Correlation of Continuous Glucose Monitoring and Glucose Tolerance Testing With Pregnancy Outcomes

This study has been completed.
Sponsor:
Collaborator:
DexCom, Inc.
Information provided by (Responsible Party):
Yasser Yehia El-Sayed, Stanford University
ClinicalTrials.gov Identifier:
NCT00850135
First received: February 20, 2009
Last updated: April 13, 2016
Last verified: April 2016
  Purpose
Diabetic pregnant patients are at risk for adverse pregnancy outcomes, including larger than expected fetuses and unplanned operative deliveries, due to elevated blood glucose levels. the one-hour glucola test is currently used to screen pregnant patients for gestational diabetes. This involves ingesting a 50-gram glucose load, followed by a blood test one hour later. We wish to compare 7-day continuous glucose monitoring to the one-hour glucola test, and determine which one correlates better with adverse pregnancy outcomes as well as which one more accurately identifies patients at risk for adverse pregnancy outcomes.

Condition Intervention Phase
Diabetes, Gestational
Device: The Seven Continuous Glucose Monitoring System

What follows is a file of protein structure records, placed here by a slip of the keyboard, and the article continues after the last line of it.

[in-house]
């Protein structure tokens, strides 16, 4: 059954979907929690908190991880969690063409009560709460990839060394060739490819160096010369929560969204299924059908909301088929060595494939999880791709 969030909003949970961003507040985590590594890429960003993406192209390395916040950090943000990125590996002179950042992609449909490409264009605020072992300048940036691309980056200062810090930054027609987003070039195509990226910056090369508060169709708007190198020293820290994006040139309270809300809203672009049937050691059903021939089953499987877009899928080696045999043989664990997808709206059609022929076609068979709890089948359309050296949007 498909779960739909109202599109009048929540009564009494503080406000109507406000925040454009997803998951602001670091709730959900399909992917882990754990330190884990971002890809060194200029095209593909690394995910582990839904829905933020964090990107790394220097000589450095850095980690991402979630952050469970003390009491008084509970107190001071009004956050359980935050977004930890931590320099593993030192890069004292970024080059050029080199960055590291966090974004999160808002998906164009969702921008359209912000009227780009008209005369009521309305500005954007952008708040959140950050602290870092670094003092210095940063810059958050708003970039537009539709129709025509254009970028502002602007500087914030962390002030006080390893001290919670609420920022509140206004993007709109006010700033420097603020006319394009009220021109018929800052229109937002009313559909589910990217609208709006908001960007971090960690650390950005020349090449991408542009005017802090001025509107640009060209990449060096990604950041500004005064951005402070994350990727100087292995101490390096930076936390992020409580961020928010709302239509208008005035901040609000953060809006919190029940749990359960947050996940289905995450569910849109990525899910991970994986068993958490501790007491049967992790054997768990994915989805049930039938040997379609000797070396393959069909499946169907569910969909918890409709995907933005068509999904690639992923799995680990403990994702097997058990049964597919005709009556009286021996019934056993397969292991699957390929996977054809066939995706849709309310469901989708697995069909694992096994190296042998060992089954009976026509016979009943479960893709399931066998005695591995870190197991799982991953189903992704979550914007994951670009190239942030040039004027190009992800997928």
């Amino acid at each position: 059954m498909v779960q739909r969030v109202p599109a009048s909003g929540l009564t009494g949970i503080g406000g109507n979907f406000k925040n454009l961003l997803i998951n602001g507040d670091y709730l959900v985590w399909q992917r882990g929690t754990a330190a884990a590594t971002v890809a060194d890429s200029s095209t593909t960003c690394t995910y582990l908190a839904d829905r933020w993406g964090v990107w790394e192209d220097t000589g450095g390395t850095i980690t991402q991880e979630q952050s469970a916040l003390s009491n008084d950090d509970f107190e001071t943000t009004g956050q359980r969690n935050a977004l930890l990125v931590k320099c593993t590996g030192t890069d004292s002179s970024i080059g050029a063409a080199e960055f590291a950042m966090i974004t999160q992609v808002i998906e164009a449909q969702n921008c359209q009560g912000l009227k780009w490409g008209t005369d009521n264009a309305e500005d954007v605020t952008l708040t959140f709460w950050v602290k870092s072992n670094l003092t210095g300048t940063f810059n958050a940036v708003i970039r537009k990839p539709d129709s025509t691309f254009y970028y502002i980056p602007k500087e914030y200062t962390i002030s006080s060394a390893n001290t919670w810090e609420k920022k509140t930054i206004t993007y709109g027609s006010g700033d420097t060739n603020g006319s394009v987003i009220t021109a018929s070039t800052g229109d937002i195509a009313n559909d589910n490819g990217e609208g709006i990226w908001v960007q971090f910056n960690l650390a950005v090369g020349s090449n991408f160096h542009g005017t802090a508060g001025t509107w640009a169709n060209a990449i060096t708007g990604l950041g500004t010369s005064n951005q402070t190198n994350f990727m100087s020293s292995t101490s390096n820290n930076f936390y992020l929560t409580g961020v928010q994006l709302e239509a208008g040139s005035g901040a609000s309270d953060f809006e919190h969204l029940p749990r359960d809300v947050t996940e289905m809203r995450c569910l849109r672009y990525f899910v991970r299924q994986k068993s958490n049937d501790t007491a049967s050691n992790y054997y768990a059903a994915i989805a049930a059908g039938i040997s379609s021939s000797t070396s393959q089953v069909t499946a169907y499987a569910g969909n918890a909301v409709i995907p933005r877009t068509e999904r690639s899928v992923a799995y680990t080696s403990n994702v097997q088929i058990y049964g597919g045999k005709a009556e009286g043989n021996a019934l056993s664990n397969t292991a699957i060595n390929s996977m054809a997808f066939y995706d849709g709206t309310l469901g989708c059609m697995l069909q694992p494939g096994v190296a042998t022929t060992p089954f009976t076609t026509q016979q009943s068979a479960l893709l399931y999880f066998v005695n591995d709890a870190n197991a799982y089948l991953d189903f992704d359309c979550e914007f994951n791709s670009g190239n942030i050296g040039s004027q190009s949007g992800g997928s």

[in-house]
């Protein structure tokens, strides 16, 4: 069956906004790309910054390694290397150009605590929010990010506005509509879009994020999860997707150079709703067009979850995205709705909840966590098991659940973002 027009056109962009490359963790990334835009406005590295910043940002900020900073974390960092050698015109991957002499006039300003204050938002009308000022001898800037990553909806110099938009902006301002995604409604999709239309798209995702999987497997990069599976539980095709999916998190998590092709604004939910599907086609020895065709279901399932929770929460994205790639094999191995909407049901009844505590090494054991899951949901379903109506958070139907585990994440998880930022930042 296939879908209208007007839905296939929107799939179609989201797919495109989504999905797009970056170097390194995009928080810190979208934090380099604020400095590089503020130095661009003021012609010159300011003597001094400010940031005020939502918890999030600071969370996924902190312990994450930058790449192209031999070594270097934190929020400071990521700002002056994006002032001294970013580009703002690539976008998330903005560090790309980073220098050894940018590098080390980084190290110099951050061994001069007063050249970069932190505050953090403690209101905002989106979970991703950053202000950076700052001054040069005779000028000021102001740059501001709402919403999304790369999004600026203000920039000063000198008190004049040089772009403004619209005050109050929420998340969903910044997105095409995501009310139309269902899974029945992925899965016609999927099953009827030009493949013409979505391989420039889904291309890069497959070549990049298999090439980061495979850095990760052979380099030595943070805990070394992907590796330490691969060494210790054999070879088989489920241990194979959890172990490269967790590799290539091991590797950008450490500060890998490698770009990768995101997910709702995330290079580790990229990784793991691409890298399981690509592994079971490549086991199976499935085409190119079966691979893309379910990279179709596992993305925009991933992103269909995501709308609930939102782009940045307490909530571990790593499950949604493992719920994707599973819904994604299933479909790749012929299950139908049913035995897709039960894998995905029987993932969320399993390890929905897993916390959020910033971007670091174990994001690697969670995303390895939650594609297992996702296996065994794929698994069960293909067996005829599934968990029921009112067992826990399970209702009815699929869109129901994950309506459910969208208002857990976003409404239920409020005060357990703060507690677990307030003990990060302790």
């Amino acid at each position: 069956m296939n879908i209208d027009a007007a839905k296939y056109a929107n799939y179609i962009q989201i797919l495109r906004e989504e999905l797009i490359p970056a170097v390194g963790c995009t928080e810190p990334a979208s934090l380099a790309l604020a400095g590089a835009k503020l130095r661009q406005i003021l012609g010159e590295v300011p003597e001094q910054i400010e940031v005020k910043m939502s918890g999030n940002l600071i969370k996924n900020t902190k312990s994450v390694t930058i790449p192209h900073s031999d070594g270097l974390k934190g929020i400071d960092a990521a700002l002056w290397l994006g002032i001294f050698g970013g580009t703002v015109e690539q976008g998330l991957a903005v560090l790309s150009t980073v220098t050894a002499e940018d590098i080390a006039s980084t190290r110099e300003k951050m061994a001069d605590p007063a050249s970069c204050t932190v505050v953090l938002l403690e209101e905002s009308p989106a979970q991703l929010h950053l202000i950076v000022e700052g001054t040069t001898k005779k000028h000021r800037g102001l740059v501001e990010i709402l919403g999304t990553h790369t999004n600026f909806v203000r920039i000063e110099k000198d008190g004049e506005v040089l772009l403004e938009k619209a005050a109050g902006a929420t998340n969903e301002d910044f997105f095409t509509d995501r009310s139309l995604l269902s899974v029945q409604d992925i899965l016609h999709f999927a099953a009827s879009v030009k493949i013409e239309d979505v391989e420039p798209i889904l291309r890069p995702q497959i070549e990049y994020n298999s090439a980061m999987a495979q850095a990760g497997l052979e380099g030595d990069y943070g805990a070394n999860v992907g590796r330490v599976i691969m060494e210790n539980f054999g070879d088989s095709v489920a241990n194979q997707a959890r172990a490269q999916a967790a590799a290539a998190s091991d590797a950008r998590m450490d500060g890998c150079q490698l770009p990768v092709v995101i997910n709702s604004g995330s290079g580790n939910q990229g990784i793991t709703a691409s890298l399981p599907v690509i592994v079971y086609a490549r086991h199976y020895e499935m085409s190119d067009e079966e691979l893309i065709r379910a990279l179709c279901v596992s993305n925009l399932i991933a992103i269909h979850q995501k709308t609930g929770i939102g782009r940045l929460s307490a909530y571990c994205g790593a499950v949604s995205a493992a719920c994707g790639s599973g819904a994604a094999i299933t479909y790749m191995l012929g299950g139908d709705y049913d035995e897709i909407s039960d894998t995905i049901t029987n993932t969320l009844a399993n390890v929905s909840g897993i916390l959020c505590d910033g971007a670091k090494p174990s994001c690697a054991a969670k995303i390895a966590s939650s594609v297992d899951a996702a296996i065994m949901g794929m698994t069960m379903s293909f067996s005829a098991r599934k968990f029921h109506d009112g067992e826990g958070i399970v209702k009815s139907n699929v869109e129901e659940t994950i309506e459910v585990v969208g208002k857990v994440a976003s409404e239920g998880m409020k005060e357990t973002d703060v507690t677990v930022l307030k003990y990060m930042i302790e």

Phase 1
Phase 2

Study Type: Interventional
Study Design: Endpoint Classification: Efficacy Study
Intervention Model: Single Group Assignment
Masking: Open Label
Primary Purpose: Diagnostic
Official Title: Correlation of Continuous Glucose Monitoring and Glucose Tolerance Testing With Pregnancy Outcomes

Resource links provided by NLM:


Further study details as provided by Stanford University:

Primary Outcome Measures:
  • Correlation Between Glucose AUC and Birth Weight. [ Time Frame: CGM measured 7 days at beginning of pregnancy,birth weight measured a time of delivery ] [ Designated as safety issue: No ]
    For each patient's CGM data, we calculated the total area under the curve (AUC) for values above the predefined cutoffs of 110, 120, 130, 140, and 180 mg/dL. Patients wore the CGM for different amounts of time; therefore, the total AUC for the entire duration of CGM use was divided by the number of 24-hour periods of data collection. We called these normalized values "AUC-110," "AUC-120," "AUC-130," "AUC-140," and "AUC-180," and they reflect both the magnitude and duration of hyperglycemic excursions above the predetermined thresholds in an average 24-hour period. Birth weight percentile was determined using birth weight data derived from 1999 and 2000 United States Natality datasets. The correlation coefficient (r) was calculated between birth weight percentiles and each of the following: AUC-110, AUC-120, AUC-130, AUC-140, AUC-180, and 1-hour GCT result.